‘Fiver Parties’ Are Now A Thing – So Would You Send Your Child To One?MSN #Espa_OlJanuary 12, 2019
Some mums said they would be happy as long as it wasn’t compulsory, i.e. the parents of the child shouldn’t be reliant on the money from others to buy this big gift.
Cathy Ranson, editor of ChannelMum.com said, providing everyone agrees, fiver parties are a simple way to remove the pressure of gift giving.
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At least that’s according to Mumsnet, where mums have been discussing the new phenomenon of “fiver parties” – you don’t bring a present, just stick a fiver in a card so the parents can put it towards a bigger present for their child and say it’s from all their friends and family.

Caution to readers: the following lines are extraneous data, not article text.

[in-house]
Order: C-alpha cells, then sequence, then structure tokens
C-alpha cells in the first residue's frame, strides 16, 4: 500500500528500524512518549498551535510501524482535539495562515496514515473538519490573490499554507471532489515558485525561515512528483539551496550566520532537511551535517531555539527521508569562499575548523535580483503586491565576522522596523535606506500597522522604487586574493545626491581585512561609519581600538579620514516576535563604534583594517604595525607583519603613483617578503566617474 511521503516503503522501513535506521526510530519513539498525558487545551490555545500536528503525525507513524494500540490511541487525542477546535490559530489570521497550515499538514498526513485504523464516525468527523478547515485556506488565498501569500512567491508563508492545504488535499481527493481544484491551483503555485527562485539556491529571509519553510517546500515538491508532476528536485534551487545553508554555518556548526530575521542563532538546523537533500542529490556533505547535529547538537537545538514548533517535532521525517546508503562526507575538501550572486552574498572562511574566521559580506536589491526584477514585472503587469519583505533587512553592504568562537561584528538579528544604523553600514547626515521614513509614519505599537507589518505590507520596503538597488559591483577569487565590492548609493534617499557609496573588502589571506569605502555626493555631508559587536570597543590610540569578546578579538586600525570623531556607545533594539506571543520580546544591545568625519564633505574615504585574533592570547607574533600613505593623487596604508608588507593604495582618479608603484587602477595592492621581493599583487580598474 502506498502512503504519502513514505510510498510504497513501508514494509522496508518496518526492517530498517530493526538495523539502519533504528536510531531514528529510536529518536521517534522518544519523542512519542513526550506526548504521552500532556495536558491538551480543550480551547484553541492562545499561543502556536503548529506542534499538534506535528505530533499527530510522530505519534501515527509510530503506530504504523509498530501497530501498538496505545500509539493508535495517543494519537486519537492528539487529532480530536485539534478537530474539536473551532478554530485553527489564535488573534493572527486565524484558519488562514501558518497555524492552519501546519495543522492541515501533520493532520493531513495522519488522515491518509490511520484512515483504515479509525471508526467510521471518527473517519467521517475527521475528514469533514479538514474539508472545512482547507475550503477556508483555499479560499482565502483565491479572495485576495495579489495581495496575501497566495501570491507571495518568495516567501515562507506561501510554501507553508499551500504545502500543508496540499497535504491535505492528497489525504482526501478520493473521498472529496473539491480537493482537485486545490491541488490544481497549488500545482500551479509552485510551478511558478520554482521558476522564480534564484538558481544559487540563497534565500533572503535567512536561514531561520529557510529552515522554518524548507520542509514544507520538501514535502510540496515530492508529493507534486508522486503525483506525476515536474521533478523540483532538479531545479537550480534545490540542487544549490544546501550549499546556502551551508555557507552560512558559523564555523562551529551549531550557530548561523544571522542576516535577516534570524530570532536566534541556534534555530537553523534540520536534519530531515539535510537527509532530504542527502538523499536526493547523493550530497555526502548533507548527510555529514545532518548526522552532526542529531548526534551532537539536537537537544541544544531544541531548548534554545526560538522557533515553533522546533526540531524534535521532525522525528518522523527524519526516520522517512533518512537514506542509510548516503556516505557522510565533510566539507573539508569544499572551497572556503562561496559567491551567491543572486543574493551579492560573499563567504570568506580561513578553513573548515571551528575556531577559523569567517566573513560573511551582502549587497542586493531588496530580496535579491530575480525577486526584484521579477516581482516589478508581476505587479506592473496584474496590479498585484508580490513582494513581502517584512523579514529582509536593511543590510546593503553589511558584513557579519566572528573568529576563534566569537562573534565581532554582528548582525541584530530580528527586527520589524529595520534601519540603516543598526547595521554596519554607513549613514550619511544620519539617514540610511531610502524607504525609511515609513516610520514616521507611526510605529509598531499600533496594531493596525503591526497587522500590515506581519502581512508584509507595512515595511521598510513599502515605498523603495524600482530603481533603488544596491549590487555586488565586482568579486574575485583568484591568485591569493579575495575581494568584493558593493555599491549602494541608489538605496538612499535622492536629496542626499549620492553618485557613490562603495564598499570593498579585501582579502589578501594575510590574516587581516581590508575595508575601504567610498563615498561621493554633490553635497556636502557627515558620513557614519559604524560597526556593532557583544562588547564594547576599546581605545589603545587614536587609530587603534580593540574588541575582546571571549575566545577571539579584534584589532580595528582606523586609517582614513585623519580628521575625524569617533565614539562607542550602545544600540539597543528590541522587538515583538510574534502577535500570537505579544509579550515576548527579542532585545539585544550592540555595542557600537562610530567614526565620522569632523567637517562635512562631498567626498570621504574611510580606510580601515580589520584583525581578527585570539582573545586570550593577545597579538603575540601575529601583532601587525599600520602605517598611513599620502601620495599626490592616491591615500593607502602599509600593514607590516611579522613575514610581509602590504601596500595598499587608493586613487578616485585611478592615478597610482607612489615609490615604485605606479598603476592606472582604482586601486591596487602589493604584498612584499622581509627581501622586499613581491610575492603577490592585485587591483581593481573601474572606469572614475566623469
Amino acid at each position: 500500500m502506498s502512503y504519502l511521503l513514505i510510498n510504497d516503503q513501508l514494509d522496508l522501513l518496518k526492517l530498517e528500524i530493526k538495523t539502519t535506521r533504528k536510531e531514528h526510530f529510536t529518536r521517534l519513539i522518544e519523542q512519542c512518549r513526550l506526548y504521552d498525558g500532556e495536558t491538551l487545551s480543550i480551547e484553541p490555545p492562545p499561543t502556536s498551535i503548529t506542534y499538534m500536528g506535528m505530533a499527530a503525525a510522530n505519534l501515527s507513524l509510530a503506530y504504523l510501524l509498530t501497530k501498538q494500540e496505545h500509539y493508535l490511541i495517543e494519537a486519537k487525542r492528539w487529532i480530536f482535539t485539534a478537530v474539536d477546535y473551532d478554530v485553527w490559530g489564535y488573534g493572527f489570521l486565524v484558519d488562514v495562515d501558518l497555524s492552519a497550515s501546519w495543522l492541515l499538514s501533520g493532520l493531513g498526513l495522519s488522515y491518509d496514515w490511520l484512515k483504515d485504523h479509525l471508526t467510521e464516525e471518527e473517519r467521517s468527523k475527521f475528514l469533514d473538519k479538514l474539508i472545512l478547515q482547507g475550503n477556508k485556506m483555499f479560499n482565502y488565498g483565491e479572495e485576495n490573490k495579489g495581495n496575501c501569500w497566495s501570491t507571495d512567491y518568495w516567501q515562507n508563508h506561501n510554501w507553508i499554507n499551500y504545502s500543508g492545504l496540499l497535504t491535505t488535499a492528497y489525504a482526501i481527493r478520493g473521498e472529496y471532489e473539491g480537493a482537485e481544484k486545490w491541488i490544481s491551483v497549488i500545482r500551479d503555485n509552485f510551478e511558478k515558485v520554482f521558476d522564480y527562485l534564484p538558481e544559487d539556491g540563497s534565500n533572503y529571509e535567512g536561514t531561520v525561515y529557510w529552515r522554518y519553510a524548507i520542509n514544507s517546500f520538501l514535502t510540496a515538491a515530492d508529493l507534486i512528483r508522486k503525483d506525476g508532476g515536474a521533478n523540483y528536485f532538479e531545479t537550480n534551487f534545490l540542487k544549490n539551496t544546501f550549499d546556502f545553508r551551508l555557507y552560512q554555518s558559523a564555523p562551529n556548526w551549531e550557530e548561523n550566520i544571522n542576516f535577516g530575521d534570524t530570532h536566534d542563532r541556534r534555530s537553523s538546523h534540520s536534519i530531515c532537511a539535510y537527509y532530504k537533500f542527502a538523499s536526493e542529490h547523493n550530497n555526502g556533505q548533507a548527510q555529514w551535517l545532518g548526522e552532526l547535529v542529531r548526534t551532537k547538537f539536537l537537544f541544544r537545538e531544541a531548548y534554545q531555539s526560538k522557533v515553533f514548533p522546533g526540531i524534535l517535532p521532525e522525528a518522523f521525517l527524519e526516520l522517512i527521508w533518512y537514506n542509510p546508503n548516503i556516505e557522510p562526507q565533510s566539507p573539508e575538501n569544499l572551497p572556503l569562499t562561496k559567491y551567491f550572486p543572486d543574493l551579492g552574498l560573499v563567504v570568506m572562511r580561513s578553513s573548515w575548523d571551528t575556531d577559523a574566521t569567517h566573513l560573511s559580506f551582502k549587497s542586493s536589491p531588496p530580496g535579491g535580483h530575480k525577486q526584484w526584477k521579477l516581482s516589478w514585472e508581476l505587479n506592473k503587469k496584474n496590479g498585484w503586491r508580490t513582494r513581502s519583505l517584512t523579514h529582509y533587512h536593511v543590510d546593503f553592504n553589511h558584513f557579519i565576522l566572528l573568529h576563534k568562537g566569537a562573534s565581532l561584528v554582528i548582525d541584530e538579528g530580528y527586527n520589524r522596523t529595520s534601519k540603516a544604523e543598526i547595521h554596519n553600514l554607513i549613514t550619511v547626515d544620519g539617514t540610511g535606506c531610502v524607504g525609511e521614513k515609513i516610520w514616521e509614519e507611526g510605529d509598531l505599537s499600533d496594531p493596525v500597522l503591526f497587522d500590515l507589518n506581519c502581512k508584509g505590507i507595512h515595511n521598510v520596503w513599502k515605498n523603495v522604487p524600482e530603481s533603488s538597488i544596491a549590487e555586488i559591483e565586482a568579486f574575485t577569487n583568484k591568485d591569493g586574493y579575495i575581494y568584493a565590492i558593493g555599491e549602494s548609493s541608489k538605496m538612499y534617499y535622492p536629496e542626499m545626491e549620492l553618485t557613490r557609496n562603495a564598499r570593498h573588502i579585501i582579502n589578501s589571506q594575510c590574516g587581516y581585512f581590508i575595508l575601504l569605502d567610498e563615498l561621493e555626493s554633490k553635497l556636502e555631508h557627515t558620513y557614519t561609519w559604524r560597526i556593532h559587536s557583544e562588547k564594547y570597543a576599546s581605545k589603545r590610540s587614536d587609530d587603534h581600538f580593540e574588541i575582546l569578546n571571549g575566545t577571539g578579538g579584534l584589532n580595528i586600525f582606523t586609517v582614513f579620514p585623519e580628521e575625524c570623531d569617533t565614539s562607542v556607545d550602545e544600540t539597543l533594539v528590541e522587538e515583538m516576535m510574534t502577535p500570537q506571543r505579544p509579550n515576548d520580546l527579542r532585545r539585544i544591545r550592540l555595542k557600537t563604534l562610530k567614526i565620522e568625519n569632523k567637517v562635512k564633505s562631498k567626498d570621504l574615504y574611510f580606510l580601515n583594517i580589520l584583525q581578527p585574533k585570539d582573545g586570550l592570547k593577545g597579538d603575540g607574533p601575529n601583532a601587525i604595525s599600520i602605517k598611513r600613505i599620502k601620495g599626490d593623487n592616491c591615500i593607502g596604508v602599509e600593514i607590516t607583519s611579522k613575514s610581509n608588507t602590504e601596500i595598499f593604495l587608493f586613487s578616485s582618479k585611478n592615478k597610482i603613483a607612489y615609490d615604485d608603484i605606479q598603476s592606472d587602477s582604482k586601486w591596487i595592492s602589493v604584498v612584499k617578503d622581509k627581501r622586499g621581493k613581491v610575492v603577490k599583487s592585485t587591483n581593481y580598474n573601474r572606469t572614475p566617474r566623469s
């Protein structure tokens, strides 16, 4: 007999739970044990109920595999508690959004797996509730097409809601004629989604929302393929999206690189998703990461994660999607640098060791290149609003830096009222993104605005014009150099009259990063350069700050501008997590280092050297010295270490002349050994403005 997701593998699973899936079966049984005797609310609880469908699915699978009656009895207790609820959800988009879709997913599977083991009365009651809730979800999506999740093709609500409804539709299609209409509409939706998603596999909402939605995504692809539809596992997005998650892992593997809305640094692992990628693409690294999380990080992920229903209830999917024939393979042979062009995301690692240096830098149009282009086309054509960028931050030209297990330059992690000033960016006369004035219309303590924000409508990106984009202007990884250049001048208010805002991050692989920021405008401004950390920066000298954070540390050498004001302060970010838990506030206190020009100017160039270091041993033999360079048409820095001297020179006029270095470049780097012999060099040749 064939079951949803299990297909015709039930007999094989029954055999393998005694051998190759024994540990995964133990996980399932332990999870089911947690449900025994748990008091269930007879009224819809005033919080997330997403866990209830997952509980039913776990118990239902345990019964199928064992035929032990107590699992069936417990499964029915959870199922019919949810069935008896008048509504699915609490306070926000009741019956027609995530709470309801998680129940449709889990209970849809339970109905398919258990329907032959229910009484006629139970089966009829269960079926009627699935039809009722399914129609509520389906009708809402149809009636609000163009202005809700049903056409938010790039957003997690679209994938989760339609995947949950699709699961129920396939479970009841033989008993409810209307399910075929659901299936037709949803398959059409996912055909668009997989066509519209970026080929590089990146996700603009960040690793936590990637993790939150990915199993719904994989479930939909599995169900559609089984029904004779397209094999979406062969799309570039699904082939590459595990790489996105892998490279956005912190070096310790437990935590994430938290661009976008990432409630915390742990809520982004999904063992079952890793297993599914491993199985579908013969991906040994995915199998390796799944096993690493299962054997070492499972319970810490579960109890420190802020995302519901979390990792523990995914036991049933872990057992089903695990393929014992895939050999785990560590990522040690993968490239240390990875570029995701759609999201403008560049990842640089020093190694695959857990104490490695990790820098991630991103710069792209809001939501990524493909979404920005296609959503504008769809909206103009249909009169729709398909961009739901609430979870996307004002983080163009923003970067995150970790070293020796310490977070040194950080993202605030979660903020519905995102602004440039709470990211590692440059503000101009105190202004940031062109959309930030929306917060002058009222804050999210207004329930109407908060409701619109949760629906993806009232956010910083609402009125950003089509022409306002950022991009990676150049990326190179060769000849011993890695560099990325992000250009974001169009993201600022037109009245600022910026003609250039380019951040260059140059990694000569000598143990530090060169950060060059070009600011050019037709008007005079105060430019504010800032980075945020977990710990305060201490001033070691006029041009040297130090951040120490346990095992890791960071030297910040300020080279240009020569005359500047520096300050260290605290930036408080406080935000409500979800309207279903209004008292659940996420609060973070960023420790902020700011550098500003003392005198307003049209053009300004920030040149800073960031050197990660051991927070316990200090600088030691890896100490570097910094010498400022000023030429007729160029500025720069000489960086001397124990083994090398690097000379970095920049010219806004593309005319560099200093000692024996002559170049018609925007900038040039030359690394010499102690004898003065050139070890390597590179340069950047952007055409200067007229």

“Part of me thinks, yeah I’d stick a fiver in a card rather than the mission to find a reasonably-priced gift that I’m not sure birthday child wants.
“But the Brit in me is recoiling in horror at the idea of asking other parents to give my child cash in order to reimburse the big gift I’d bought my child.
The idea of a fiver party is that children don’t end up with tons of presents they might not necessarily want which, if you think about it, could also cut down on piles of plastic waste.
“Of course most parents buy a birthday gift, but it’s not mandatory, and some might just get a book from the pound shop.”
I usually ask the parents if there is something specific their child would like and if they’re not sure then our child is always able to find out from their friend.
I just hate the idea of asking for money I suppose.”